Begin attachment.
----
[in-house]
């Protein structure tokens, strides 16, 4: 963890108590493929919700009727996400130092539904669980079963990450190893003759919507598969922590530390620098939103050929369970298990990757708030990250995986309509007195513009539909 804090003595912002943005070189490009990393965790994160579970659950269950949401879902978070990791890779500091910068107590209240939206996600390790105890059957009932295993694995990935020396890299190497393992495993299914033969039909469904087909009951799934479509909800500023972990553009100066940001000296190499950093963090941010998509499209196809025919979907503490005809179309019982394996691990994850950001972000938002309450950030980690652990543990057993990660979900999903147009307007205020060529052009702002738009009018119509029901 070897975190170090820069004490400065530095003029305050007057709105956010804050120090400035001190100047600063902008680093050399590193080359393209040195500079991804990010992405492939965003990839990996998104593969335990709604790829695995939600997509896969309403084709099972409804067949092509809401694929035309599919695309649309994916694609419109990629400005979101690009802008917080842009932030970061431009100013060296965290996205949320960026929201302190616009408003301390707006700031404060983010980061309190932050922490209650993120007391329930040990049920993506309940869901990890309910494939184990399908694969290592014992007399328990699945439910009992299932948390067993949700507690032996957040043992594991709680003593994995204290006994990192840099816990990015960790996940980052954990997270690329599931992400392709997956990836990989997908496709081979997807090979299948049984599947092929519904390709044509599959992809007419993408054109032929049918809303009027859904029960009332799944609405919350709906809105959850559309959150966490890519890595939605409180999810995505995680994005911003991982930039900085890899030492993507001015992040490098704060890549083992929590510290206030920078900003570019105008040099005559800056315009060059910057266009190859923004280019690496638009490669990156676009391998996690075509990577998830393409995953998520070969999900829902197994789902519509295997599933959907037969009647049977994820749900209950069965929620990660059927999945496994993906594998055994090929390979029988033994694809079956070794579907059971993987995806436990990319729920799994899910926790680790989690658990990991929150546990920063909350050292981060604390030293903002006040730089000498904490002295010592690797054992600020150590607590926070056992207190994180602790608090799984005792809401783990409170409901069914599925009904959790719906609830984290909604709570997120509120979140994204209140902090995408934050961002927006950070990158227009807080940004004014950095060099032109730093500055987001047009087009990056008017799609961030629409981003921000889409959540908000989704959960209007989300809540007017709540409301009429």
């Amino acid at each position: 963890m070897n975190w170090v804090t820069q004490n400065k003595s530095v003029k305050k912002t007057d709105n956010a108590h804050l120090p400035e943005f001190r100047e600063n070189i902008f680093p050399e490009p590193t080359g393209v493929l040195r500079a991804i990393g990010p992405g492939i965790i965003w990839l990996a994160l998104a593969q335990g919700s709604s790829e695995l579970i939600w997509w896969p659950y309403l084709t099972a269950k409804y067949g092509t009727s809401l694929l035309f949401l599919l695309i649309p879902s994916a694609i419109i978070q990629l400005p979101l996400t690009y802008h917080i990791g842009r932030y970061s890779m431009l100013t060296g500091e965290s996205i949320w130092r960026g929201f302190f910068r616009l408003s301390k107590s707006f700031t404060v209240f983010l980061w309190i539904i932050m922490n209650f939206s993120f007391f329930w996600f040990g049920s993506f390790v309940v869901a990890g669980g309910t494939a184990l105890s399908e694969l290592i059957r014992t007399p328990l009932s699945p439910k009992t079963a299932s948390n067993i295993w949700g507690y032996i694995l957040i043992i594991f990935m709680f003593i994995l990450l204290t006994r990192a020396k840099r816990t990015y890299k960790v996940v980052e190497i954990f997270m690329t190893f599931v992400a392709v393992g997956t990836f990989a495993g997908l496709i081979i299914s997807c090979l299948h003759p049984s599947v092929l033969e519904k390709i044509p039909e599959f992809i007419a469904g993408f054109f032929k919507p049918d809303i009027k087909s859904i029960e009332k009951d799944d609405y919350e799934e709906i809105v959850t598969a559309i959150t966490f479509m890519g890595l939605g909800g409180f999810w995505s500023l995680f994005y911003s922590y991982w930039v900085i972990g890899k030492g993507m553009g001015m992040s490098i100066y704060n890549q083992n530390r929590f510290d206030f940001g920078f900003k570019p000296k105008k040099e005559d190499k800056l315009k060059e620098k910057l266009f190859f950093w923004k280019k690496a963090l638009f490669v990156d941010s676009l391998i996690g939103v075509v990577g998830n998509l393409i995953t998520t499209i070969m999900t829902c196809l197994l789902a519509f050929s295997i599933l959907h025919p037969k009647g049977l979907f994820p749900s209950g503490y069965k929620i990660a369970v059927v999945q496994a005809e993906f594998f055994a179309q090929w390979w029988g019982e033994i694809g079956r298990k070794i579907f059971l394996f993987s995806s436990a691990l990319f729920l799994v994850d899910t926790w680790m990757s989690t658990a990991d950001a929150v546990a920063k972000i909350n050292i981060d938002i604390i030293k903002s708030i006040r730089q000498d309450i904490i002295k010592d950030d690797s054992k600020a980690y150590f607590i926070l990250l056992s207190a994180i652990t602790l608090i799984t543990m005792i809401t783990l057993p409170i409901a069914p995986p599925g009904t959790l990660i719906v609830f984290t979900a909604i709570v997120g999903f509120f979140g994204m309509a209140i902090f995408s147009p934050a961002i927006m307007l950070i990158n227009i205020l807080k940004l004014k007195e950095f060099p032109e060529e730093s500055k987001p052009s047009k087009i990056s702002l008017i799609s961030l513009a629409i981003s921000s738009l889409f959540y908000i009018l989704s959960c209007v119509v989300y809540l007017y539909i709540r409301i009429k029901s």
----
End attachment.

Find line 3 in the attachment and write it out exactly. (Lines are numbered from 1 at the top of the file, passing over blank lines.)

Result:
């Amino acid at each position: 963890m070897n975190w170090v804090t820069q004490n400065k003595s530095v003029k305050k912002t007057d709105n956010a108590h804050l120090p400035e943005f001190r100047e600063n070189i902008f680093p050399e490009p590193t080359g393209v493929l040195r500079a991804i990393g990010p992405g492939i965790i965003w990839l990996a994160l998104a593969q335990g919700s709604s790829e695995l579970i939600w997509w896969p659950y309403l084709t099972a269950k409804y067949g092509t009727s809401l694929l035309f949401l599919l695309i649309p879902s994916a694609i419109i978070q990629l400005p979101l996400t690009y802008h917080i990791g842009r932030y970061s890779m431009l100013t060296g500091e965290s996205i949320w130092r960026g929201f302190f910068r616009l408003s301390k107590s707006f700031t404060v209240f983010l980061w309190i539904i932050m922490n209650f939206s993120f007391f329930w996600f040990g049920s993506f390790v309940v869901a990890g669980g309910t494939a184990l105890s399908e694969l290592i059957r014992t007399p328990l009932s699945p439910k009992t079963a299932s948390n067993i295993w949700g507690y032996i694995l957040i043992i594991f990935m709680f003593i994995l990450l204290t006994r990192a020396k840099r816990t990015y890299k960790v996940v980052e190497i954990f997270m690329t190893f599931v992400a392709v393992g997956t990836f990989a495993g997908l496709i081979i299914s997807c090979l299948h003759p049984s599947v092929l033969e519904k390709i044509p039909e599959f992809i007419a469904g993408f054109f032929k919507p049918d809303i009027k087909s859904i029960e009332k009951d799944d609405y919350e799934e709906i809105v959850t598969a559309i959150t966490f479509m890519g890595l939605g909800g409180f999810w995505s500023l995680f994005y911003s922590y991982w930039v900085i972990g890899k030492g993507m553009g001015m992040s490098i100066y704060n890549q083992n530390r929590f510290d206030f940001g920078f900003k570019p000296k105008k040099e005559d190499k800056l315009k060059e620098k910057l266009f190859f950093w923004k280019k690496a963090l638009f490669v990156d941010s676009l391998i996690g939103v075509v990577g998830n998509l393409i995953t998520t499209i070969m999900t829902c196809l197994l789902a519509f050929s295997i599933l959907h025919p037969k009647g049977l979907f994820p749900s209950g503490y069965k929620i990660a369970v059927v999945q496994a005809e993906f594998f055994a179309q090929w390979w029988g019982e033994i694809g079956r298990k070794i579907f059971l394996f993987s995806s436990a691990l990319f729920l799994v994850d899910t926790w680790m990757s989690t658990a990991d950001a929150v546990a920063k972000i909350n050292i981060d938002i604390i030293k903002s708030i006040r730089q000498d309450i904490i002295k010592d950030d690797s054992k600020a980690y150590f607590i926070l990250l056992s207190a994180i652990t602790l608090i799984t543990m005792i809401t783990l057993p409170i409901a069914p995986p599925g009904t959790l990660i719906v609830f984290t979900a909604i709570v997120g999903f509120f979140g994204m309509a209140i902090f995408s147009p934050a961002i927006m307007l950070i990158n227009i205020l807080k940004l004014k007195e950095f060099p032109e060529e730093s500055k987001p052009s047009k087009i990056s702002l008017i799609s961030l513009a629409i981003s921000s738009l889409f959540y908000i009018l989704s959960c209007v119509v989300y809540l007017y539909i709540r409301i009429k029901s």